It feels sometimes like there will always be people looking for a reason to be angry with the LDS church, a reason to leave, a reason to condemn someone else when what they constantly say is ‘why isn’t the church more tolerant of differences, or imperfections?’ Yet here we are listening to you saying you expect so much more from a ‘church leader’. To be clear, he isn’t a church leader, He is a man, frail, and imperfect like the rest of us. In need of the atonement just like you and me. He is a locally assigned person to handle local church administration and to give the best advice he can to those local people. In this instance, if this is an accurate portrayal of the statement then I might suggest that you took a sentiment and translated it with a literal meaning. Do we all say stupid things at times that we don’t mean, or express sentiments in ways that change the meaning of that very sentiment through our own lack of expression capabilities? You bet we do. Sounds like you don’t have that problem or weakness, I am glad that you have that nailed. People like him, and me, could use your help in working on that. Of course in this instance you chose to not speak up and help fix the issue, you chose another path, a more destructive path, Some people are still working on it. It is a shame that you feel you can publicly condemn another person but that you didn’t feel you could challenge him in the instant so that you could help him clarify his sentiment rather than taking it as an opportunity to condemn and publicly shame him and use it as a condescension and apply a label to the church of intolerant and vicious. Perhaps more could have been gained by discussing it with him or in the class to help others to whom the comment may have been a concern? Perhaps an opportunity missed? Standing up and being counted is often more effective at the moment if that is truly the issue we want to address. Doing it after the fact in a different forum just feels like a great opportunity to hurt the church and cast aspersions that cannot be verified or defended. I suppose I am questing your motivations, only to understand them, I don’t know you so I assume you have good intentions as a member of the church. Misguided though they seem in this instance.

    One of the biggest problems in the church today in my humble opinion is that we are so quick to demand that which we are not willing to give. Tolerance. We demand perfection from this in ‘leadership’ positions and yet we are critical of the church as a whole and of the ‘leadership’ for not being tolerant enough of our imperfections. Paradoxical behaviour at best. I think it might be wise to acknowledge that we are as much a part of the problem as anyone else. Without Christ we are all fallen and lost, rather focus on serving others than judging them by the sword, or the pen.

    • Nancy Ross says:

      I do not think it is too much to ask of our leaders and membership to stay away from extremism and violent rhetoric. I absolutely did hear this and I am not misconstruing his meaning. I know what words mean, both literally and figuratively, and I addressed this in the post. This isn’t about shaming an an individual, who I did not name, but is about pointing out a larger problem that we have within Mormonism. Some people have never heard such violent language at church, other people have. This isn’t OK. This isn’t harmless.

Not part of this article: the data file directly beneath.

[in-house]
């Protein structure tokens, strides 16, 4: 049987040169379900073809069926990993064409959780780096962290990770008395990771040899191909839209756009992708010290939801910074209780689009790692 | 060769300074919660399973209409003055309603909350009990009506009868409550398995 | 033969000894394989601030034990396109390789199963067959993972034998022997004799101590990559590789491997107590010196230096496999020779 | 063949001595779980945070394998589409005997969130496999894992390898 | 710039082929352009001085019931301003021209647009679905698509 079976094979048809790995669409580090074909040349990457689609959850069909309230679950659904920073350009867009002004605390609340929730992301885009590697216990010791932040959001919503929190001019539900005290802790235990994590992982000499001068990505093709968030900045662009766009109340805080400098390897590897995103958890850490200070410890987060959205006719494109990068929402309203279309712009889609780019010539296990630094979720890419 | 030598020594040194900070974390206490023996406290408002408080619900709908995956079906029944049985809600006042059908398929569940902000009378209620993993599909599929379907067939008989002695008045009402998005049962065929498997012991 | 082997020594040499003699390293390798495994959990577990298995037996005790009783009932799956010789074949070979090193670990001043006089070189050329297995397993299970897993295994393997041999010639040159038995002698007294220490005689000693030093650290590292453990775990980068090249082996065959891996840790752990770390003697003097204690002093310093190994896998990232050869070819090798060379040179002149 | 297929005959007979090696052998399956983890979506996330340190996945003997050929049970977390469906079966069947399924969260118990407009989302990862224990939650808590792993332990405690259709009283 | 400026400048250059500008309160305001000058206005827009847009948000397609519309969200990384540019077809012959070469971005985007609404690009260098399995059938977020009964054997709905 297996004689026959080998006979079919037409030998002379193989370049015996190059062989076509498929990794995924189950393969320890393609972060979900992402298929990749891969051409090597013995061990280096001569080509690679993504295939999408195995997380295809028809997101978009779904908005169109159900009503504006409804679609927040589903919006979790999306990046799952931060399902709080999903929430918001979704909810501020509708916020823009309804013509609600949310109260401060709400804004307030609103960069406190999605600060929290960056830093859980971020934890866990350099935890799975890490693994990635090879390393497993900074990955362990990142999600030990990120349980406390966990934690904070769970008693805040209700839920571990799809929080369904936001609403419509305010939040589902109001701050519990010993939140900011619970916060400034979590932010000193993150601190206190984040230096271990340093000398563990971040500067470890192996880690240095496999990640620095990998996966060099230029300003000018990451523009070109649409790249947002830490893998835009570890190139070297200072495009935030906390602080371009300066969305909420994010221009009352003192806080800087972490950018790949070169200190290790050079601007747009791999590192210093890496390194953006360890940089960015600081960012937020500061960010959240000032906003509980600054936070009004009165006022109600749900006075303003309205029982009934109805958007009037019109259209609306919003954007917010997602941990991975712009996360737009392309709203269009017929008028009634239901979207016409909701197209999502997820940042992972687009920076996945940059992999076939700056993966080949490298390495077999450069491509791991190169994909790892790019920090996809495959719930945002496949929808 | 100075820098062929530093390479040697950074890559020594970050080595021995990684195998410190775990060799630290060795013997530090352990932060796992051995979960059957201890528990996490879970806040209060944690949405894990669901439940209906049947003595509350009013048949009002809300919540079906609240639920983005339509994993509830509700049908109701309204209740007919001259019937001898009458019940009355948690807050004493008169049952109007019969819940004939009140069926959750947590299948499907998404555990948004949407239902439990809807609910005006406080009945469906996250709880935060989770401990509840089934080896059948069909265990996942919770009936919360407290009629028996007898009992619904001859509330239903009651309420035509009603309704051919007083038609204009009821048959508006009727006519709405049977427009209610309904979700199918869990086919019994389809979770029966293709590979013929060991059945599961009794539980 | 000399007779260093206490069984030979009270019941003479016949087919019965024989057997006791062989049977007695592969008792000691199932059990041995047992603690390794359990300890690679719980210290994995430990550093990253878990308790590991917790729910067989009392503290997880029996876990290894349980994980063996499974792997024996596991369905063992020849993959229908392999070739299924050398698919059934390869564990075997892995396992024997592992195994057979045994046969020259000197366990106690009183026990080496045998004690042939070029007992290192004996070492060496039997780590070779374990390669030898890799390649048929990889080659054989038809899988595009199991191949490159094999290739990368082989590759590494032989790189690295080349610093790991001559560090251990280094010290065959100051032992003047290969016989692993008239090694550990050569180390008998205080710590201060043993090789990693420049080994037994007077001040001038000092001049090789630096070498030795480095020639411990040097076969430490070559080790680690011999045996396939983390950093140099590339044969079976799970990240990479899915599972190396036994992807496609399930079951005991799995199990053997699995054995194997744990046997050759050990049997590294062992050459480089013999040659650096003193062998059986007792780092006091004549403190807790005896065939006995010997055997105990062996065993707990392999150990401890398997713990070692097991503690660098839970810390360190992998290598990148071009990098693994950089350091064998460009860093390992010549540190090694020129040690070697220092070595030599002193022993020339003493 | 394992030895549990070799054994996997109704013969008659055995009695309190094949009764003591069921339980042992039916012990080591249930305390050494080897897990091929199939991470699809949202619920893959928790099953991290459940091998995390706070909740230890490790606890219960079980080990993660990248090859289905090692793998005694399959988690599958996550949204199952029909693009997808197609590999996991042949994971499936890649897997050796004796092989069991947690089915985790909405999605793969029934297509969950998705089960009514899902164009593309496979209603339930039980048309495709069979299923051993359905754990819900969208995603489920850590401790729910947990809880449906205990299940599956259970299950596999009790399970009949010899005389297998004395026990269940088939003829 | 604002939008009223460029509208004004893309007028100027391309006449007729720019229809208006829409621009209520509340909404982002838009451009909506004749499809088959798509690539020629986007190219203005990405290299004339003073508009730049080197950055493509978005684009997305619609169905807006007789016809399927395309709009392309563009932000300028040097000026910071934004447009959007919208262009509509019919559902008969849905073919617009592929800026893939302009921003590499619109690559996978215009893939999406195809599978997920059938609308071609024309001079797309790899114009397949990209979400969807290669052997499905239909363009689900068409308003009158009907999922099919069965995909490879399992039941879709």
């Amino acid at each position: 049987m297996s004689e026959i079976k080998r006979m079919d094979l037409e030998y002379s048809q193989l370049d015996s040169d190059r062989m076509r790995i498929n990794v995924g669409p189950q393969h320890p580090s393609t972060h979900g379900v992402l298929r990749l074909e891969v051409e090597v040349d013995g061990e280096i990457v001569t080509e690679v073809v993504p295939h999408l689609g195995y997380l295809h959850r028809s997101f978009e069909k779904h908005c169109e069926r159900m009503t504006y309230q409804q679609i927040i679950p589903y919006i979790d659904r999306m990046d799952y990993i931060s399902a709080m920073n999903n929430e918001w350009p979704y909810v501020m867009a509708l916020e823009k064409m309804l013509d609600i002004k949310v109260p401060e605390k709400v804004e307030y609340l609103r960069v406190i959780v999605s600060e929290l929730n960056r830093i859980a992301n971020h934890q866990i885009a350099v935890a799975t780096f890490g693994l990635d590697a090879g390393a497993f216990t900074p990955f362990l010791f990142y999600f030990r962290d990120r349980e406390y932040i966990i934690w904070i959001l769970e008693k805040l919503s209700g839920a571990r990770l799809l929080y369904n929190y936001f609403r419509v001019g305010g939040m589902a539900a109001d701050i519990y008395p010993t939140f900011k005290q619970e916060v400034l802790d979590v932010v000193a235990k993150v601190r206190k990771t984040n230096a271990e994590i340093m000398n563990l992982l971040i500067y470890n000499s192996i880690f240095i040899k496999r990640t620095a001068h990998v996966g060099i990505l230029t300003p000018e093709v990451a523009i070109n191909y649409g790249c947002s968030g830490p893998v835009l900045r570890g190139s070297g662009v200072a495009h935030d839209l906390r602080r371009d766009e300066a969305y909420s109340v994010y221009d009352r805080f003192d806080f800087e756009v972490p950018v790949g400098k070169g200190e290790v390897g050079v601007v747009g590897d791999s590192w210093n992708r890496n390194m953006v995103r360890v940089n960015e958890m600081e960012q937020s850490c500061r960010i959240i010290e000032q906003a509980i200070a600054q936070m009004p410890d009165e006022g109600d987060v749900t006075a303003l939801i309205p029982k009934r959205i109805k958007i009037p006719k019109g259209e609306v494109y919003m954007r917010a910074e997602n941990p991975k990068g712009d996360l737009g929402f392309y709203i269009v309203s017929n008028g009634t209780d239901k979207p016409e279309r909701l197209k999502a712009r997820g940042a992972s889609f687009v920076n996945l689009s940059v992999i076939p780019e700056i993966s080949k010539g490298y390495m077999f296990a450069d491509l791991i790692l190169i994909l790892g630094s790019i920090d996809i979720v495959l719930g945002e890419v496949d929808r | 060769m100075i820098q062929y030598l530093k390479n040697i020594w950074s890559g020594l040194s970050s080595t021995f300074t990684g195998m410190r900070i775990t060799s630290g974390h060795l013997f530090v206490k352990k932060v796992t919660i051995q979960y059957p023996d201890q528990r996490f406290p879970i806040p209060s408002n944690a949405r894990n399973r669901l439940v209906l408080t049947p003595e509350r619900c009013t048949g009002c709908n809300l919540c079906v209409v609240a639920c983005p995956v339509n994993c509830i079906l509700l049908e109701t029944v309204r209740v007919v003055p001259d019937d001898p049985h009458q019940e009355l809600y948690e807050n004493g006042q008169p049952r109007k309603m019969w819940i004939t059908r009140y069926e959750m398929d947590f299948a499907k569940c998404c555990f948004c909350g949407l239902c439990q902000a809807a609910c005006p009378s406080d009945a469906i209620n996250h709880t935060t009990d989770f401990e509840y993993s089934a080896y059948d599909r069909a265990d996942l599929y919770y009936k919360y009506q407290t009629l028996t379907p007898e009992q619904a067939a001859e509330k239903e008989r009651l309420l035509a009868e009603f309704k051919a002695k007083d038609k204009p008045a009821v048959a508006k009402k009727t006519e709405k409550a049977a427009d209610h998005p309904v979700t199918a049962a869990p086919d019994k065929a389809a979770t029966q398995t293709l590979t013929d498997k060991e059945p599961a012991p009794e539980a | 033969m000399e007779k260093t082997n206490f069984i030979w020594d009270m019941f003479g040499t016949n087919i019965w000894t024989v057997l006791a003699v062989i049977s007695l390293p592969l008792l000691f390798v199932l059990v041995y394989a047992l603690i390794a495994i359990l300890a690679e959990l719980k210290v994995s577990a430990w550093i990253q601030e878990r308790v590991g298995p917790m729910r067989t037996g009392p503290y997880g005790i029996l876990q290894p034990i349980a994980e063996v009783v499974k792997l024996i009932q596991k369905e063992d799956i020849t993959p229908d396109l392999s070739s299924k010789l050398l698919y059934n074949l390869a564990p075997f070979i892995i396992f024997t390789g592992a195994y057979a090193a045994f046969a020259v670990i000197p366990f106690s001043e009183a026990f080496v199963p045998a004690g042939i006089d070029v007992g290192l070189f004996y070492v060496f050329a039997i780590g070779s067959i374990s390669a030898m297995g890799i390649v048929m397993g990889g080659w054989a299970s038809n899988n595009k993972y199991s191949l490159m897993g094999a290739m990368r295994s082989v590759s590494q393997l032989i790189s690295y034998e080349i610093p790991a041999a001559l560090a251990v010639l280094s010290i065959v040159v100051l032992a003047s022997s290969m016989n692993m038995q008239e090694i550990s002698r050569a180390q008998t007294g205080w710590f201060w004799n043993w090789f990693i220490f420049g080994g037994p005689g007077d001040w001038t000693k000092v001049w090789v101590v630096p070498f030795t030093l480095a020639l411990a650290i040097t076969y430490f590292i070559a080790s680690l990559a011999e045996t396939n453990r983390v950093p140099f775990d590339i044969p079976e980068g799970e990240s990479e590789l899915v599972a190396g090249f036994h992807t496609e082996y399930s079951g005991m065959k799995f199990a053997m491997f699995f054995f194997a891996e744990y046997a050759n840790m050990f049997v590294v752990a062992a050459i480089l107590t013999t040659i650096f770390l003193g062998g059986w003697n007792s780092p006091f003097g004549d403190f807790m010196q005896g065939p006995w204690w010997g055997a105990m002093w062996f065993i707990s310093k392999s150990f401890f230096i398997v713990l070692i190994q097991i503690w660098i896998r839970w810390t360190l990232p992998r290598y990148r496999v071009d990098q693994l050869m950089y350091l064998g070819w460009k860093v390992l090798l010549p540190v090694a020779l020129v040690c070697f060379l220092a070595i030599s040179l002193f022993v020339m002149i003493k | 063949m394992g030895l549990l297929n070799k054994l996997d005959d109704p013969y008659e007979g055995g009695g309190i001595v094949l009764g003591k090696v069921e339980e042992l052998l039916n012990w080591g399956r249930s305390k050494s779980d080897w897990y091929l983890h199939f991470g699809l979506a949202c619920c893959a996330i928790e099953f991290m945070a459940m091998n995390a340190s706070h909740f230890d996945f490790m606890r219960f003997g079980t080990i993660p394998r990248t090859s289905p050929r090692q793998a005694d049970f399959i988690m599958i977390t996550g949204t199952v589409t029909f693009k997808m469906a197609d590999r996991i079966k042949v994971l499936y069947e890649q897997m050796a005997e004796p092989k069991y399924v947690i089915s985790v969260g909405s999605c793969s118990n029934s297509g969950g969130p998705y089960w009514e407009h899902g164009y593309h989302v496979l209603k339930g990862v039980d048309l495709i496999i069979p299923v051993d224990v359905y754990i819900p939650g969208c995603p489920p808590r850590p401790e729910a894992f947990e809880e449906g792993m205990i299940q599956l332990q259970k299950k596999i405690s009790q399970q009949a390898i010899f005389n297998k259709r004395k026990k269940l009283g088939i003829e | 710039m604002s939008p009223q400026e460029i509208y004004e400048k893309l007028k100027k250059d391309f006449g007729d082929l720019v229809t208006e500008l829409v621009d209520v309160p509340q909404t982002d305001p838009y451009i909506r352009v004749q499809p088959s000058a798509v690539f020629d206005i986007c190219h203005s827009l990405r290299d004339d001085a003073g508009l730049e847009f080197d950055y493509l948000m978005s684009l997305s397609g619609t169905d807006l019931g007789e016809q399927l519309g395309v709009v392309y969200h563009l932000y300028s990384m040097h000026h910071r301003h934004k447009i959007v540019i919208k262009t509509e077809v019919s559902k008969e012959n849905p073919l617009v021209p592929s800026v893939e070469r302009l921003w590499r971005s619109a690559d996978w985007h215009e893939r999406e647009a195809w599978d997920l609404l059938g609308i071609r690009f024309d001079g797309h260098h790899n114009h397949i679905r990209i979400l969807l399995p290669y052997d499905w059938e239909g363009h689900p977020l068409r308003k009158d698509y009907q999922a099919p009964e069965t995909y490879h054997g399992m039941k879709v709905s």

• Wayne Scholes says:

        Now you are doing it to me. I did not say it was ‘OK’ or ‘harmless’. Far from it. Manipulation of my words doesn’t help. I made it clear I couldn’t make a judgement on what you claim to have heard, I said I would take it at face value and assume you were honest and doing it for the right reasons.

        I simply asked you questions about your reasoning and motivation in choosing to ‘expose’ it like this without actually helping the man learn from what would clearly be a ridiculous and unnecessarily intimidating thing to say. I gave you suggestions for why such a statement might be made and you have chosen to ignore all of my points, but you do go on the attack quite quickly don’t you? All I pointed out was that you appear very ready to judge him and yet you attack others so verbosely for being judgmental. It says a lot of about your motivation, which appears to just be about hurting the church at large and shaming ‘church leaders’ rather than being a constructive part of helping fix the problems in a church full of imperfect people. Why is that I wonder? I assume I am wrong and just misunderstanding you and your motivations.

        I admit to being confused at your unwillingness to help people learn at appropriate times on thins you clearly feel so strongly about, genuinely important issues that should be addressed in the light of day, so that people like his flawed man, can be better people as they learn from your wisdom; whilst you find it so easy to shame the church and the behaviours of individuals here in such a public forum. Unique methods that provide confusion at your motivations.

    • Christine Balderas says:

      Thanks for your comments, Wayne. We all need to speak up and question when called for and not be too hard on those who may have misspoken.

  23. Dean M says:

    Not to fault your stunned reaction at all – I am reaching the age where priesthood leaders are usually my junior – but my hand would have gone up. “President, with all respect, when you engage in wildly unlikely hypotheticals in a public setting, you always run the risk of someone leaving the meeting thinking, ‘Oh. I didn’t realize that the Brethren ask people to kill.'”

    If I were feeling particularly brutal, I might have followed up with a question about his readiness to do in a specific child in his family.

  24. Cassie says:

    Are you that surprised? They used to swear death oaths in the temple and covenant to pray that the US would be held accountable for killing Joseph Smith.

  25. Andrew R. says:

    “swear death oaths” almost. We used to swear that we would keep things sacred (and not reveal them) to the point where we would allow our life to be taken.

    Which is not quite the same, at least not to me – and I made those covenants.

    • nrc42 says:

      Well, those oaths were a bit more specific, along the lines of disembowelment, than simply keeping things sacred with your life.